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Buccaneers Training Camp: Report from Monday's Practice

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The Buccaneers took to the field on yet another warm day in Tampa, and there was some notable improvements across the team.

Kim Klement-USA TODAY Sports

The Bucs put in a weekend's worth of hard work in the scorching summer sun in Tampa, and looked a bit sloppy and slow at times. But Monday was the start of a new week, and a general improvement over the prior few days of practice.

Let's start with the defense this time, where linebackers stood out from the rest...

The Defense

Lavonte David and Danny Lansanah made the biggest splashes on Monday, as the duo of linebackers seemed to be around the ball in scrimmages all day. David, the team's unquestioned best linebacker, was unstoppable in running drills in the red zone, picking up multiple tackles for loss against the first team offense.

David continued to be around the ball in 11-on-11, but didn't make any plays quite as nice as the one Danny Lansanah made to end practice.

The backup linebacker leapt in the air to snag a Mike Glennon pass and return it for what appeared to be a touchdown. It was an acrobatic play that likely earned his coach's respect not only for the turnover created, but the balance and effort to land and get to the end zone.

Gerald McCoy was similarly good on Monday, earning what would have been a couple of sacks during 11-on-11 and being disruptive in running drills. The leader of the defense and a true fan favorite (he's been over to sign autographs before the practice every day since Saturday) made his presence felt often. However, he did get caught out trying to anticipate the snap, as Josh McCown drew him offside during rushing drills.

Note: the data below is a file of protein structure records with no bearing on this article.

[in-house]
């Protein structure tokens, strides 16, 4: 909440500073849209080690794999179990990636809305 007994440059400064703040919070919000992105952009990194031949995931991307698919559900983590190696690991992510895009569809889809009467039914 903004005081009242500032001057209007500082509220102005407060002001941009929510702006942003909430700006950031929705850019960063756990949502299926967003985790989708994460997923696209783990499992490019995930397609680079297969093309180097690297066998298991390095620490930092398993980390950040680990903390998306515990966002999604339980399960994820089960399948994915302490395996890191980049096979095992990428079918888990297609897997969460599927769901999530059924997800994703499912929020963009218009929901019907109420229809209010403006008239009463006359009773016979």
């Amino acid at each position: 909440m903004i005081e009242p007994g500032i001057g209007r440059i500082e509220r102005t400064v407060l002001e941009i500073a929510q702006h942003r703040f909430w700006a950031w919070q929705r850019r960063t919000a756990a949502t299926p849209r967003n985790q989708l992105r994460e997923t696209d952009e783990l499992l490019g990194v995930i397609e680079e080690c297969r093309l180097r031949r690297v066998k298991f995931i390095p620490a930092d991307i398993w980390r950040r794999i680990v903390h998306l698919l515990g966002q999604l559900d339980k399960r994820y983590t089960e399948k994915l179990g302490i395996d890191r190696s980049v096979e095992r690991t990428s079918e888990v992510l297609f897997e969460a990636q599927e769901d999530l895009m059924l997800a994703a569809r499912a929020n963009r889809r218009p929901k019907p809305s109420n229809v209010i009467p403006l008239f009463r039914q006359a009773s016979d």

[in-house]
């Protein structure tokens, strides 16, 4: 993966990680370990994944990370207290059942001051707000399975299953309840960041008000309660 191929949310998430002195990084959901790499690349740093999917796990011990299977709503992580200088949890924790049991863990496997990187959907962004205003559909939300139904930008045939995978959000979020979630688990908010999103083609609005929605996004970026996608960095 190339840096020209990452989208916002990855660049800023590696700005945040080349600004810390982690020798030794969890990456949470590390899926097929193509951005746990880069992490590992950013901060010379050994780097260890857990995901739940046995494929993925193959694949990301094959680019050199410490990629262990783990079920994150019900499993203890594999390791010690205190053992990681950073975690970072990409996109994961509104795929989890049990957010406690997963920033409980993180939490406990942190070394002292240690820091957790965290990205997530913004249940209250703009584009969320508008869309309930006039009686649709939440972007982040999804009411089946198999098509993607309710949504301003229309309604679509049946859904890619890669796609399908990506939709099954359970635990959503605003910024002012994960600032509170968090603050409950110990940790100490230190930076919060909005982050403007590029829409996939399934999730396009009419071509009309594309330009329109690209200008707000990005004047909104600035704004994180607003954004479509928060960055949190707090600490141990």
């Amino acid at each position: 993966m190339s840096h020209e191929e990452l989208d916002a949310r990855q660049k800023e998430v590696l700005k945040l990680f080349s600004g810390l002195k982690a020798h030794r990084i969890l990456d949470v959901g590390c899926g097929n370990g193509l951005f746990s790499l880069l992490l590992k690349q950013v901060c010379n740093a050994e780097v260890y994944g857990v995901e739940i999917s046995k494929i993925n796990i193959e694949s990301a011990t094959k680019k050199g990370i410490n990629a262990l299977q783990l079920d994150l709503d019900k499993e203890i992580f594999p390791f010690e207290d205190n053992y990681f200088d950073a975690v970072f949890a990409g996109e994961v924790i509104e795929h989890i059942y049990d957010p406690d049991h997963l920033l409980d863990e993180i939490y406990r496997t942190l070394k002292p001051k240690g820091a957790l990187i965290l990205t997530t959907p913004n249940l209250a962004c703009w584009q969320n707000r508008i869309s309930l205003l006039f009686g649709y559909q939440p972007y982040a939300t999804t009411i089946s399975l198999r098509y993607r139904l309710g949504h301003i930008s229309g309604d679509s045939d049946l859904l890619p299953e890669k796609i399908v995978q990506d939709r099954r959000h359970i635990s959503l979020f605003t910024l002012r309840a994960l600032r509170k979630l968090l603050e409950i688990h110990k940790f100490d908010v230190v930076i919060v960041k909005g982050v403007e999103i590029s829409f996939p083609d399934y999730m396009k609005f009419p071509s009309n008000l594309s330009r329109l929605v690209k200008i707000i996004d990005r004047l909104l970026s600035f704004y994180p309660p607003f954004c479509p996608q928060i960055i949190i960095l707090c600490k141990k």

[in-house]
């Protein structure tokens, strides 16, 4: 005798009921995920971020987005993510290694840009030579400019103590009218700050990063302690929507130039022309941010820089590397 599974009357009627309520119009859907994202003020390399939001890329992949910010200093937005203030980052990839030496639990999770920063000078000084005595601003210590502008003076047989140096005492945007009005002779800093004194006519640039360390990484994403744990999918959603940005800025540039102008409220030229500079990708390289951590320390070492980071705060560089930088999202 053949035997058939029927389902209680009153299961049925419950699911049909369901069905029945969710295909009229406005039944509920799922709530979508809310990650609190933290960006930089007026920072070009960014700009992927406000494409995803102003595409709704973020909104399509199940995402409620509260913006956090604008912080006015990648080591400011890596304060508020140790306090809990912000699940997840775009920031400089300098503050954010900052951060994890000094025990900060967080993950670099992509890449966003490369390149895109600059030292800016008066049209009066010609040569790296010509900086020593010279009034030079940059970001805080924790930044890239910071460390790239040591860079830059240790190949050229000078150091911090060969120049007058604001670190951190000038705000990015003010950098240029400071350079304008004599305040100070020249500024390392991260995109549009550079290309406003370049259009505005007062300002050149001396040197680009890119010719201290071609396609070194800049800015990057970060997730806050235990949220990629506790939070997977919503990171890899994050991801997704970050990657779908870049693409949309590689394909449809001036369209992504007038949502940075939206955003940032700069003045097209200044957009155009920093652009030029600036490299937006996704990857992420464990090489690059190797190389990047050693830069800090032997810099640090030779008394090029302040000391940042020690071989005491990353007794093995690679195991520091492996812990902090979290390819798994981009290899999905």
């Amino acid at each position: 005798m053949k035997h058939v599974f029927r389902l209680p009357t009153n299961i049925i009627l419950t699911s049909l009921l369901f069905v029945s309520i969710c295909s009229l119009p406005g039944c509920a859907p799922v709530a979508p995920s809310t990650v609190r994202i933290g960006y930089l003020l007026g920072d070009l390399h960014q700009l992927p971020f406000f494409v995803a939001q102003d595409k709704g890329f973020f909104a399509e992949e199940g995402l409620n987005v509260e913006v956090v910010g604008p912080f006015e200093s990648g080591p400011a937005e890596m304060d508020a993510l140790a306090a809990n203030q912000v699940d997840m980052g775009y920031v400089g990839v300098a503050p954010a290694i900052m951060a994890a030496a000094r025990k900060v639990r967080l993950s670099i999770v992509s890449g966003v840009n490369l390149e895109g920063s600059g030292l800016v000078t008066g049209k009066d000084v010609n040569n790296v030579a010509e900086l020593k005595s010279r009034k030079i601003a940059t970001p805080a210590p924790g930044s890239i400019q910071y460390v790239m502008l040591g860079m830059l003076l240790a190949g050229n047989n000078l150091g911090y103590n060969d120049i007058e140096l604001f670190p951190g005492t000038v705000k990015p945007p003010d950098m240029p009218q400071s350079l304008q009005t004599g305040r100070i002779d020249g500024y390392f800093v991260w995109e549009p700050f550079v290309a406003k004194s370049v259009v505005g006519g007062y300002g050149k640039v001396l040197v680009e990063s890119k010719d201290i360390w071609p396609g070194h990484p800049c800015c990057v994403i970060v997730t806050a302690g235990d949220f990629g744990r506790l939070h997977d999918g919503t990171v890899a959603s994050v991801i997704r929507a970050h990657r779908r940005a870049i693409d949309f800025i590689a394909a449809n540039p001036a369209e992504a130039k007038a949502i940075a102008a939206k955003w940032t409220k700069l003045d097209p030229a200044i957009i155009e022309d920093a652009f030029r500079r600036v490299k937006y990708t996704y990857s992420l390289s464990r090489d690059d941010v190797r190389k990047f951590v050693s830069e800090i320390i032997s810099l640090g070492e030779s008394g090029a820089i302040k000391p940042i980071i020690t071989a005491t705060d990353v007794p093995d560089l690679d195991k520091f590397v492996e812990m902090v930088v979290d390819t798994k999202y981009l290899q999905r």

Michael Johnson and Adrian Clayborn both had moments of strong play rushing from the edges with the first team. No other defensive linemen stood out to me during scrimmages, which was the only time they spent on the main field.

Mike Jenkins looked good at corner playing in place of the sidelined Alterraun Verner. He had a couple of pass breakups and seemed to be around the ball quite a bit on his side of the field.

Johnthan Banks looks solid, as well, playing with a good sense of physicality. Mark Barron looks similarly good, getting downhill to play the run really well in 11-on-11.

Keith Lewis got plenty of reps, partially due to the injuries at corner, and struggled at times to keep up. The undrafted rookie isn't afraid to get physical, but he was too physical on occasion. But he's getting his chances, and considering he played his football at a very, very small school in central Virginia, it's reasonable to expect an adjustment period. He's also been spending time shagging punts before practice, which would be a good way to put his great speed to good use.

The Offense

Josh McCown was yet again the better quarterback, making fewer errors and generally looking better than Mike Glennon (and the other backups). Glennon is, to his credit, miles ahead of either Mike Kafka and Alex Tanney, and not far behind McCown.